Baseline fasting plasma insulin levels predict risk for major adverse cardiovascular events among patients with diabetes and high-risk vascular disease: Insights from the ACCELERATE trial

Anirudh Kumar, Divyang R. Patel, Kathy E. Wolski, A. Michael Lincoff, Sangeeta R. Kashyap, Giacomo Ruotolo, Ellen McErlean, Govinda Weerakkody, Jeffrey S. Riesmeyer, Stephen J. Nicholls, Steven E. Nissen, Venu Menon

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Abstract

Background: Despite optimal treatment, type II diabetes mellitus remains associated with an increased risk for future cardiovascular events. We sought to determine the association between baseline fasting plasma insulin levels and major adverse cardiovascular outcomes in patients with type II diabetes mellitus and high-risk vascular disease enrolled in the ACCELERATE (Assessment of Clinical Effects of Cholesteryl Ester Transfer Protein Inhibition with Evacetrapib in Patients at a High Risk for Vascular Outcomes) trial. Methods: We included all patients with type II diabetes mellitus who had a central laboratory measured fasting plasma insulin level drawn at baseline as part of the study protocol. Hazard ratios were generated for the risk of major adverse cardiovascular outcomes (composite of cardiovascular death, non-fatal myocardial infarction, stroke, hospitalization for unstable angina and coronary revascularization) with increasing quartile of baseline fasting plasma insulin level. We then performed a multivariable regression adjusting for significant baseline characteristics. Results: Among 12,092 patients in ACCELERATE, 2042 patients with type II diabetes mellitus had a baseline fasting plasma insulin level drawn. Median follow-up was 28 months. The study population had a mean age of 66.6 years, 79.2% male and 96.2% had established coronary artery disease. During follow-up, major adverse cardiovascular outcomes occurred in 238 patients (11.6%); of these events, 177 were coronary revascularization (8.7%). We observed a statistically significant relationship between rates of revascularization and rising quartile of baseline fasting plasma insulin level which was not noted for the other individual components of major adverse cardiovascular outcomes. Patients with type II diabetes mellitus who underwent revascularization were noted to have significantly higher baseline fasting plasma insulin levels (27.7 vs 21.4 mU/L, p-value = 0.009) although baseline haemoglobin A1c (6.63% vs 6.55%), body mass index (31.5 vs 31.1 kg/m 2 ) and medical therapy were otherwise similar to the group not undergoing revascularization. Following multivariable regression adjusting for significant characteristics including exposure to evacetrapib, the log of baseline fasting plasma insulin level was found to be an independent predictor for major adverse cardiovascular outcomes (hazard ratio = 1.36, 95% confidence interval = 1.09–1.69, p-value = 0.007); this was driven by need for future revascularization (hazard ratio = 1.56, 95% confidence interval = 1.21–2.00, p-value = 0.001). Conclusion: In a contemporary population of patients with type II diabetes mellitus and high-risk vascular disease on optimum medical therapy, baseline hyperinsulinaemia was an independent predictor for major adverse cardiovascular outcomes and need of future coronary revascularization. These results suggest a pathophysiological link between hyperinsulinaemia and progression of atherosclerotic vascular disease among diabetics.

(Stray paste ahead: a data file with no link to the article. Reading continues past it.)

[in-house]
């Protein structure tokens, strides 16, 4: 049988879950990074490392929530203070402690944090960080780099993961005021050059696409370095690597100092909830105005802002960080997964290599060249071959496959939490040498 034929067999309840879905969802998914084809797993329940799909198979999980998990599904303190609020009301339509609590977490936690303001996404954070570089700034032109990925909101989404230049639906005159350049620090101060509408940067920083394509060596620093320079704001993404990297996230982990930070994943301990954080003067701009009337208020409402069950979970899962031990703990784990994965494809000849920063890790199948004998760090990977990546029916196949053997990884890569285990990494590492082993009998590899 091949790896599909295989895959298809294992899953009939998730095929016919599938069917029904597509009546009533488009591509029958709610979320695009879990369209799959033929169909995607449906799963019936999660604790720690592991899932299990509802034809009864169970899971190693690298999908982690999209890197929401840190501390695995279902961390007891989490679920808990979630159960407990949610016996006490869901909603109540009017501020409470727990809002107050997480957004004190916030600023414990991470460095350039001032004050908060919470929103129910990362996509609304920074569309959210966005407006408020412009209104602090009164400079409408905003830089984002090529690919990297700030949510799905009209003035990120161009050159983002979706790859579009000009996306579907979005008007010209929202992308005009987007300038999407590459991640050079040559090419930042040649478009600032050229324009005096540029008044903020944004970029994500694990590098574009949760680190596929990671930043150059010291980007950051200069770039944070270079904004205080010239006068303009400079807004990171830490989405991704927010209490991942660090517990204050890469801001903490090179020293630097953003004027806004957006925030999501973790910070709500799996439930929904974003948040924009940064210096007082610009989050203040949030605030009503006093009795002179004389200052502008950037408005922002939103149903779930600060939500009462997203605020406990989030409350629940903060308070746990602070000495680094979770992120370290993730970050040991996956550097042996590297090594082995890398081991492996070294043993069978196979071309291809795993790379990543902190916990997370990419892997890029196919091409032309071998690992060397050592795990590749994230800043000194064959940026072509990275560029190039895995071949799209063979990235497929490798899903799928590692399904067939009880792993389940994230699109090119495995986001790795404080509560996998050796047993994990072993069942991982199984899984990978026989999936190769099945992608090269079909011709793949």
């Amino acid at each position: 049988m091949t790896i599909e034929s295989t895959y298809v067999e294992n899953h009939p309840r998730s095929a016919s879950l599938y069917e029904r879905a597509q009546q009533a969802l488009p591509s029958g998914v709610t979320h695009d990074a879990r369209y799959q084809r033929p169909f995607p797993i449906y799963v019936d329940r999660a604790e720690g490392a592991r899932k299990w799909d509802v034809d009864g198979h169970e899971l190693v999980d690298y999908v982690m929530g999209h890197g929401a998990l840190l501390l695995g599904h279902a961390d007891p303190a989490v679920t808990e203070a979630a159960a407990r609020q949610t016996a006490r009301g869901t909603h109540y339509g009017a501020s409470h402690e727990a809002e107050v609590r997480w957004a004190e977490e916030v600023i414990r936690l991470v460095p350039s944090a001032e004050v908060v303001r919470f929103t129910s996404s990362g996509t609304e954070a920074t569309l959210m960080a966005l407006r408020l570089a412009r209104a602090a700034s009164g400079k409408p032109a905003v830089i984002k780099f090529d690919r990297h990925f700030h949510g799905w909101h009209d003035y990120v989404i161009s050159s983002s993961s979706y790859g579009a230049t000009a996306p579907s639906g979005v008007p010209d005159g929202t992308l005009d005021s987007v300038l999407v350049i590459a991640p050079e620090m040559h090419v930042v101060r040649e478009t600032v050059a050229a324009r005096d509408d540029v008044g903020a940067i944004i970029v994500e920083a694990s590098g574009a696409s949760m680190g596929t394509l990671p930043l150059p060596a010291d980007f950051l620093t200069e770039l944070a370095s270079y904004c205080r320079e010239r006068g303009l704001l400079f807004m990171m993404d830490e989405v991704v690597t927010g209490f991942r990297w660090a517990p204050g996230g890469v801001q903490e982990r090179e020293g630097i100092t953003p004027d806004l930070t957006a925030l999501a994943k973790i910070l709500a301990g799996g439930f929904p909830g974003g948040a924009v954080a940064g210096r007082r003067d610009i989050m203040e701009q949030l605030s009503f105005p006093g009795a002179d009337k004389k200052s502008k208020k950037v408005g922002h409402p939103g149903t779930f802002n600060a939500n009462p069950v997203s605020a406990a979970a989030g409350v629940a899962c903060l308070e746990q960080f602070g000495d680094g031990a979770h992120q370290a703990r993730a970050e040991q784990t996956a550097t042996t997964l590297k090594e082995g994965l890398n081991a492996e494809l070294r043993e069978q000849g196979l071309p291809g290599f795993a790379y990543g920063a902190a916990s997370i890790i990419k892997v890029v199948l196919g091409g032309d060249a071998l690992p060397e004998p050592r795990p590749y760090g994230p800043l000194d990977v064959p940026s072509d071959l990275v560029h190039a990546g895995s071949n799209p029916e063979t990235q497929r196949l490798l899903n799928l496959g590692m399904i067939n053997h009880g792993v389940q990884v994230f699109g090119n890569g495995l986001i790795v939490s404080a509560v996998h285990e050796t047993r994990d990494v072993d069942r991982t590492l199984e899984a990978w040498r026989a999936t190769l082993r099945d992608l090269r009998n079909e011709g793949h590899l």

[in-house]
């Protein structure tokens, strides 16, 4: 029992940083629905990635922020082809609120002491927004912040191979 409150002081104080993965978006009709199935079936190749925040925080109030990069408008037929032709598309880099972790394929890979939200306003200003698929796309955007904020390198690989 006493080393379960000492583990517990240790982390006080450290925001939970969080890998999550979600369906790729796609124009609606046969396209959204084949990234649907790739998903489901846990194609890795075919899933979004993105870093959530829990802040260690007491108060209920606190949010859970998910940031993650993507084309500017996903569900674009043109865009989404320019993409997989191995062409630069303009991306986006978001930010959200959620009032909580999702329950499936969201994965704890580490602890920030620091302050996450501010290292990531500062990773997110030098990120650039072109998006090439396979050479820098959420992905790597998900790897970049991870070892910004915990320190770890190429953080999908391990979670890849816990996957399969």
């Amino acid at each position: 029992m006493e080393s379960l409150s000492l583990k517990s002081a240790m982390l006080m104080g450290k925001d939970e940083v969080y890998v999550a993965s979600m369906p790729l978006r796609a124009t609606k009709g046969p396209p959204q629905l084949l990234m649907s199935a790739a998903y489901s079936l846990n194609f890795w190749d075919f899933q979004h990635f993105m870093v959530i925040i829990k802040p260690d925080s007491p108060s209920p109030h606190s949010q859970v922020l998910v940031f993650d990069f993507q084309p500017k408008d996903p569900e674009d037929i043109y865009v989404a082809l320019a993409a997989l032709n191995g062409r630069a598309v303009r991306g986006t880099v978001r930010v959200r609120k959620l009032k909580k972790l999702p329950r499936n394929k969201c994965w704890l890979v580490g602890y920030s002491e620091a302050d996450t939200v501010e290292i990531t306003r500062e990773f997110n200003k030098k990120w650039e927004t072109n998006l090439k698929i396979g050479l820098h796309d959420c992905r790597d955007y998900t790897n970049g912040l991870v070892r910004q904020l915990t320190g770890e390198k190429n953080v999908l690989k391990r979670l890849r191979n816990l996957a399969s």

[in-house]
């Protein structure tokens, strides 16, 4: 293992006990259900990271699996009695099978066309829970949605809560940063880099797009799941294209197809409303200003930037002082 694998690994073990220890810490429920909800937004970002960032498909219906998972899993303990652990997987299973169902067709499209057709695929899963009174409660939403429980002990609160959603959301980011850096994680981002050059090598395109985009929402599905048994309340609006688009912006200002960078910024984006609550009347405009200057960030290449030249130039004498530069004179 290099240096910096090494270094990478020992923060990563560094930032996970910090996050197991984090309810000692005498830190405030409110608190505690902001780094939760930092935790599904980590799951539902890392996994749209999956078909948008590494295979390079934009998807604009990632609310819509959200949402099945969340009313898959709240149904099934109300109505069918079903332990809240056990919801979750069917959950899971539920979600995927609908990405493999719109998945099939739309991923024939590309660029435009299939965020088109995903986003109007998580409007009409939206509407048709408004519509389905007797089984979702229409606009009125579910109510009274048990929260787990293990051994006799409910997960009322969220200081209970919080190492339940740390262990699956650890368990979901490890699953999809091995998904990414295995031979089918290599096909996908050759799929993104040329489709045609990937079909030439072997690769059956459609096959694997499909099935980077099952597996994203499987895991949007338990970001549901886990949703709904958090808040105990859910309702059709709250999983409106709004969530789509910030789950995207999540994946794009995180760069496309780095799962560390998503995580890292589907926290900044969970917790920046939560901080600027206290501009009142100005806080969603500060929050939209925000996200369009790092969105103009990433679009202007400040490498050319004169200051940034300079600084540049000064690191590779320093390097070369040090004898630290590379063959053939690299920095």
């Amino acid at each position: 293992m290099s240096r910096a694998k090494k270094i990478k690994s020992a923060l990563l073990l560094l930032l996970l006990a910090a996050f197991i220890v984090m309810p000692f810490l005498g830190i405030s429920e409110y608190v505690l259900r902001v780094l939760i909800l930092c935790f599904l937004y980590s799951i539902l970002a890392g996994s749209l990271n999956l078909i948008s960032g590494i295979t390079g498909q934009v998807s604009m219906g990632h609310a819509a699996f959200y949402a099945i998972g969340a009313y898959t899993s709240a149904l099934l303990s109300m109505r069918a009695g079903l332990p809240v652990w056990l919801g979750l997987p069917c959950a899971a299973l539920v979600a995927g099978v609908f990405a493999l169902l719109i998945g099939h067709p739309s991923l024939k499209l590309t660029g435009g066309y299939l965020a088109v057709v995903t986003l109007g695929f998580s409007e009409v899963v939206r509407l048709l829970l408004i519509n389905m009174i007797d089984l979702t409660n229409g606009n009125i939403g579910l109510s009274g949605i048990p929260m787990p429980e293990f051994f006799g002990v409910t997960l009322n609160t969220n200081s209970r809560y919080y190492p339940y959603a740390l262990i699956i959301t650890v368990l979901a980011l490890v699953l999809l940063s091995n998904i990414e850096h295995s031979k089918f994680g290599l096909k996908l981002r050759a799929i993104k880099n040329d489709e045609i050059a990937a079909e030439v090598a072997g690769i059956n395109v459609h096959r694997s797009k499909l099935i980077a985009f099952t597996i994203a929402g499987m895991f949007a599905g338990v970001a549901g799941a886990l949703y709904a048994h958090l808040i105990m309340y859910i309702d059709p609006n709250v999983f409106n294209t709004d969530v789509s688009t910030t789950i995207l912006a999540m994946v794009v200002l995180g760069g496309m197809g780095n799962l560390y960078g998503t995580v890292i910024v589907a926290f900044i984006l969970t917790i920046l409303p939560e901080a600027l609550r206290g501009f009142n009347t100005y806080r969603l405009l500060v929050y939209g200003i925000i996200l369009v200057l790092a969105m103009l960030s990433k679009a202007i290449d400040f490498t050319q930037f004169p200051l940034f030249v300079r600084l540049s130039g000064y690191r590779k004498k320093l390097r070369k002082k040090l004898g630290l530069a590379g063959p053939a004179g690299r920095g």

Original languageEnglish
Pages (from-to)171-177
Number of pages7
JournalDiabetes and Vascular Disease Research
Volume16
Issue number2
DOIs
Publication statusPublished - 1 Mar 2019
Externally publishedYes

Keywords

  • diabetes mellitus
  • major adverse cardiovascular events
  • Plasma insulin
  • revascularization

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